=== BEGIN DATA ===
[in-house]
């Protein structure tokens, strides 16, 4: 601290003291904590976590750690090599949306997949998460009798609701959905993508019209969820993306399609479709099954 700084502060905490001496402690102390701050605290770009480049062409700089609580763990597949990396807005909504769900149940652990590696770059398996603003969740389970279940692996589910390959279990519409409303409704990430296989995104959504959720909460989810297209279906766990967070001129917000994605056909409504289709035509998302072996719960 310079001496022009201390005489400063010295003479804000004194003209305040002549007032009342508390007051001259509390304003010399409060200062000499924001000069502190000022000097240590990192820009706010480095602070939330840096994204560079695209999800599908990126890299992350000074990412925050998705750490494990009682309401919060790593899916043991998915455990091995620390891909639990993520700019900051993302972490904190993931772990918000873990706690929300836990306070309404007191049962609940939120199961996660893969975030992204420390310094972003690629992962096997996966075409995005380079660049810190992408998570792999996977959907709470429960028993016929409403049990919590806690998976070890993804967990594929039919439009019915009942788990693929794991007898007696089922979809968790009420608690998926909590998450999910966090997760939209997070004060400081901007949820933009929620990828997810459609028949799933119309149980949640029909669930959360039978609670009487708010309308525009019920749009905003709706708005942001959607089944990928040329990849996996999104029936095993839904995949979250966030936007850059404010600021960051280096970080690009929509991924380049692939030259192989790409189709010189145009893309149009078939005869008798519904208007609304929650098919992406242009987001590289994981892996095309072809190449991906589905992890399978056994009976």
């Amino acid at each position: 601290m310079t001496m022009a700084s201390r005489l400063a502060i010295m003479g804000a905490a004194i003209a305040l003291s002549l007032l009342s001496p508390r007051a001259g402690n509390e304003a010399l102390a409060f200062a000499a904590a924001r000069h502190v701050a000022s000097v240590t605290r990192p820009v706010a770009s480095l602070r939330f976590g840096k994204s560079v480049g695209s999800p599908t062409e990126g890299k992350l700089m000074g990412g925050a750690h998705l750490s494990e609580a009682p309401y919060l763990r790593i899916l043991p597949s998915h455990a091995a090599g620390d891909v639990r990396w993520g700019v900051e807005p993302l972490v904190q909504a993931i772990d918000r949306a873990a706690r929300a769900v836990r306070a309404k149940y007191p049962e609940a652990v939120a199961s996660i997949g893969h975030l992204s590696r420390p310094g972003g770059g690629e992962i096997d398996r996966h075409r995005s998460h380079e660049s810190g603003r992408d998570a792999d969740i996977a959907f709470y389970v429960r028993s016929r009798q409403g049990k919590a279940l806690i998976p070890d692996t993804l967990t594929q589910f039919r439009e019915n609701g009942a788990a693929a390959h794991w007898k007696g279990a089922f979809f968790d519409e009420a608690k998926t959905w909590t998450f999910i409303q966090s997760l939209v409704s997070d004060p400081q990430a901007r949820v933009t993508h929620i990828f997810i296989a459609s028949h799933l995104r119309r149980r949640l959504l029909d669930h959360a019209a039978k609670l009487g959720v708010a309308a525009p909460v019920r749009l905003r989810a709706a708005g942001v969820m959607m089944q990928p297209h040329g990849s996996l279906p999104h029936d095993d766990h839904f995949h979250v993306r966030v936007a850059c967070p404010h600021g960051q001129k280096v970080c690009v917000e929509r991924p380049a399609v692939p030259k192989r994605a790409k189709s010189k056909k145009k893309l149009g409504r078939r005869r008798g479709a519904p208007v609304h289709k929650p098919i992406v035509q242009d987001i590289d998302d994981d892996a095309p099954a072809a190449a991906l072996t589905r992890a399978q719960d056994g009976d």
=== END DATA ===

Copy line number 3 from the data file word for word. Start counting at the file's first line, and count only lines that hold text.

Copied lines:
């Amino acid at each position: 601290m310079t001496m022009a700084s201390r005489l400063a502060i010295m003479g804000a905490a004194i003209a305040l003291s002549l007032l009342s001496p508390r007051a001259g402690n509390e304003a010399l102390a409060f200062a000499a904590a924001r000069h502190v701050a000022s000097v240590t605290r990192p820009v706010a770009s480095l602070r939330f976590g840096k994204s560079v480049g695209s999800p599908t062409e990126g890299k992350l700089m000074g990412g925050a750690h998705l750490s494990e609580a009682p309401y919060l763990r790593i899916l043991p597949s998915h455990a091995a090599g620390d891909v639990r990396w993520g700019v900051e807005p993302l972490v904190q909504a993931i772990d918000r949306a873990a706690r929300a769900v836990r306070a309404k149940y007191p049962e609940a652990v939120a199961s996660i997949g893969h975030l992204s590696r420390p310094g972003g770059g690629e992962i096997d398996r996966h075409r995005s998460h380079e660049s810190g603003r992408d998570a792999d969740i996977a959907f709470y389970v429960r028993s016929r009798q409403g049990k919590a279940l806690i998976p070890d692996t993804l967990t594929q589910f039919r439009e019915n609701g009942a788990a693929a390959h794991w007898k007696g279990a089922f979809f968790d519409e009420a608690k998926t959905w909590t998450f999910i409303q966090s997760l939209v409704s997070d004060p400081q990430a901007r949820v933009t993508h929620i990828f997810i296989a459609s028949h799933l995104r119309r149980r949640l959504l029909d669930h959360a019209a039978k609670l009487g959720v708010a309308a525009p909460v019920r749009l905003r989810a709706a708005g942001v969820m959607m089944q990928p297209h040329g990849s996996l279906p999104h029936d095993d766990h839904f995949h979250v993306r966030v936007a850059c967070p404010h600021g960051q001129k280096v970080c690009v917000e929509r991924p380049a399609v692939p030259k192989r994605a790409k189709s010189k056909k145009k893309l149009g409504r078939r005869r008798g479709a519904p208007v609304h289709k929650p098919i992406v035509q242009d987001i590289d998302d994981d892996a095309p099954a072809a190449a991906l072996t589905r992890a399978q719960d056994g009976d």